Raising insect super soldiers to combat growing food waste

By Lester Wan

- Last updated on GMT

The scientists have started to separate the fastest-growing, and thus most ravenous gobblers as larvae, to breed as elite forces. ©GettyImages
The scientists have started to separate the fastest-growing, and thus most ravenous gobblers as larvae, to breed as elite forces. ©GettyImages
A pioneering system that deploys elite insect larvae as super soldiers to break down food waste is being optimised for use in urban environments.

In Singapore, a project to utilise black soldier fly larvae to break down food waste is in full swing, with Professor Rudolph Meier, of the Faculty of Ecology & Evolutionary Biology at the National University of Singapore (NUS), stating that the process of optimising the flies for use in urban locations is a key priority.

The black soldier fly larvae currently consume four times their body weight every day but the scientists have further started to separate the fastest-growing, and thus most ravenous gobblers, to breed as elite forces.

Assistant Professor Nalini Puniamoorthy had earlier said that they would try to optimise the flies’ mating system so that they get “super egg layers, fast growers and efficient recyclers”​.

Meier said egg production facilities oversee the growth of small larvae that are then transferred to food containers in a much larger site where they feed on the organic waste.

When the larvae reach critical size, they are killed with heat or frozen then used as animal feed. There is zero waste.

Meier said the conversion rates depend on the quality of the food but the larvae are voracious eaters. He said the rates are better for high-quality food with good nutrient balance.

“As a rule of thumb, a reasonably-balanced food waste source should achieve a conversion ratio of 10:1,”​ he said.

The leftovers are compost that can be used as fertiliser.

Scaling up

At Insectta, Singapore's first insect farm set up in March last year, about 500kg of food waste from food suppliers, food stalls and homes is recycled each day by about 150kg of black soldier fly larvae.

“They have a very high feed-conversion rate,” ​said Ng Jia Quan, co-founder and operations manager.

Insectta is collaborating with the NUS scientists on selectively breeding the black soldier flies to be more fecund, more productive, more nutritious as well as to take up less space.

It is also working with Nanyang Polytechnic on food safety and developing snacks from the black soldier fly, such as insect flour.

In terms of animal feed, they are already selling their larvae to pet stores on a weekly basis.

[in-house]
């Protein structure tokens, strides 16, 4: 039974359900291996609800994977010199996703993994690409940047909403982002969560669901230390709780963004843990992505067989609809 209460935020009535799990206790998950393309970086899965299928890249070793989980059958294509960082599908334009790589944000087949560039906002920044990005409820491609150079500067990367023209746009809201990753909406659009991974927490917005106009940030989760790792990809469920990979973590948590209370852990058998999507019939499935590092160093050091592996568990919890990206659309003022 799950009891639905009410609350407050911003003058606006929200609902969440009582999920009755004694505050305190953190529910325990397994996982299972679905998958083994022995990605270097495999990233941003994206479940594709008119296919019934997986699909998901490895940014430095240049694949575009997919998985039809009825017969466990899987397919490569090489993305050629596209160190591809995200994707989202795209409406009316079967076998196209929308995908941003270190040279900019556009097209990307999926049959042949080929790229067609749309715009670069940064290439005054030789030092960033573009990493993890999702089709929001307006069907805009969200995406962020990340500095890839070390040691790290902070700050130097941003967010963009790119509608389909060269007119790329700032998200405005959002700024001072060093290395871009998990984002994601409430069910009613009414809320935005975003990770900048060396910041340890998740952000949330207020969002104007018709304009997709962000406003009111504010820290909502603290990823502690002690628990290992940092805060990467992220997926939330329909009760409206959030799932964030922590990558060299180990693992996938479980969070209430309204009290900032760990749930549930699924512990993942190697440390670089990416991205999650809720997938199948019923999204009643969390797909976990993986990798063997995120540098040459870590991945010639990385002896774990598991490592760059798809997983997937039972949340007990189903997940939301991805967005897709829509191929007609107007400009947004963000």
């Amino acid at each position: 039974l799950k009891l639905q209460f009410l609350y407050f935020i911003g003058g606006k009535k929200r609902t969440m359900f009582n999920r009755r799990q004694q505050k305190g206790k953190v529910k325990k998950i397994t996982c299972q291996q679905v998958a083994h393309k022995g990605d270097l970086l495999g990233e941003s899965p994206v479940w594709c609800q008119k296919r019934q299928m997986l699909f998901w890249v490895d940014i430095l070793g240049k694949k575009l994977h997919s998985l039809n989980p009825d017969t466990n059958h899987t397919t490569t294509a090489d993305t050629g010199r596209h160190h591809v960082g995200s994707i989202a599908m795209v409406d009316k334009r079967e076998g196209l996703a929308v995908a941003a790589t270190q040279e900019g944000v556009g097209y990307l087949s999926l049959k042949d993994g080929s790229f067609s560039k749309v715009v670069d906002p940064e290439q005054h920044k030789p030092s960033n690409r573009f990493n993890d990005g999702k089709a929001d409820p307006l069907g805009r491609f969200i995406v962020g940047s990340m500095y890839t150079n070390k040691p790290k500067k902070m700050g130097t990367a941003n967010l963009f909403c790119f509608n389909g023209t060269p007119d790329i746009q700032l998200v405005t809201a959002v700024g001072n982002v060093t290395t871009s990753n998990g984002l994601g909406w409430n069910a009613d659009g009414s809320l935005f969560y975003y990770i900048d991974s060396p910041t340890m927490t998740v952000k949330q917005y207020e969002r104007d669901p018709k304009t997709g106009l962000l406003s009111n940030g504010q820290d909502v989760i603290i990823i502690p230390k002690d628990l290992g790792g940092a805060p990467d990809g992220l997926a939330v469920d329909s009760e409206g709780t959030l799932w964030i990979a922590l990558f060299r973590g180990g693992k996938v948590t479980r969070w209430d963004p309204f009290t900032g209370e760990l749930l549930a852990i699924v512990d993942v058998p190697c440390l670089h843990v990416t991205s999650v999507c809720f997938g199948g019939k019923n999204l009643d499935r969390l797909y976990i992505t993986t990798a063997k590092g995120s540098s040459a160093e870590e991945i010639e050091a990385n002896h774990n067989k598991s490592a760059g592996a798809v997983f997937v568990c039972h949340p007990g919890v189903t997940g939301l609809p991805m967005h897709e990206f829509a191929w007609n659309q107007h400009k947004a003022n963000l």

Collaboration and support

Meier acknowledged that there have been some discussions with the NUS Food Science & Technology Programme regarding possible synergies or collaboration.

“The food waste conversion with black soldier flies produces a wide range of potential products. This includes oil, dry larval meal, but also chitin (a derivative of glucose). However, the main emphasis is currently on developing efficient rearing systems that are commercially viable in an urban environment where space and manpower are expensive,” ​he said.

Both the NUS and Insectta initiatives are part of a project funded by Temasek Foundation Ecosperity, a non-profit organisation that supports impact-driven programmes championing the sustainability of the global ecosystem and the development of innovative solutions to improve livability.

According to Lim Hock Chuan, chief executive of Temasek Foundation Ecosperity, in 2017 Singapore generated 809,800 tonnes of food waste.

Korea’s own troopers

Elsewhere, the Korea Times​ recently reported that the South Korean government is also conscripting its own insect army to fight food waste.

The local publication said the country’s Rural Development Administration has set up new policies to introduce technological and legal bases for breeding the ptecticus tenebrifer​ insect larvae.

Ptecticus tenebrifer​ larvae also produce highly fertile excrement that can be recycled as agricultural fertiliser.

Again, being rich in protein, its larvae can also be used as animal feed.

With the new policies and infrastructure in place, the government hopes to deploy millions in its crawly corps to fight its mounting food waste problem.

The Administration said food waste from 51 million people in South Korea costs the central government 800 billion won (about US$751m) to deal with annually.

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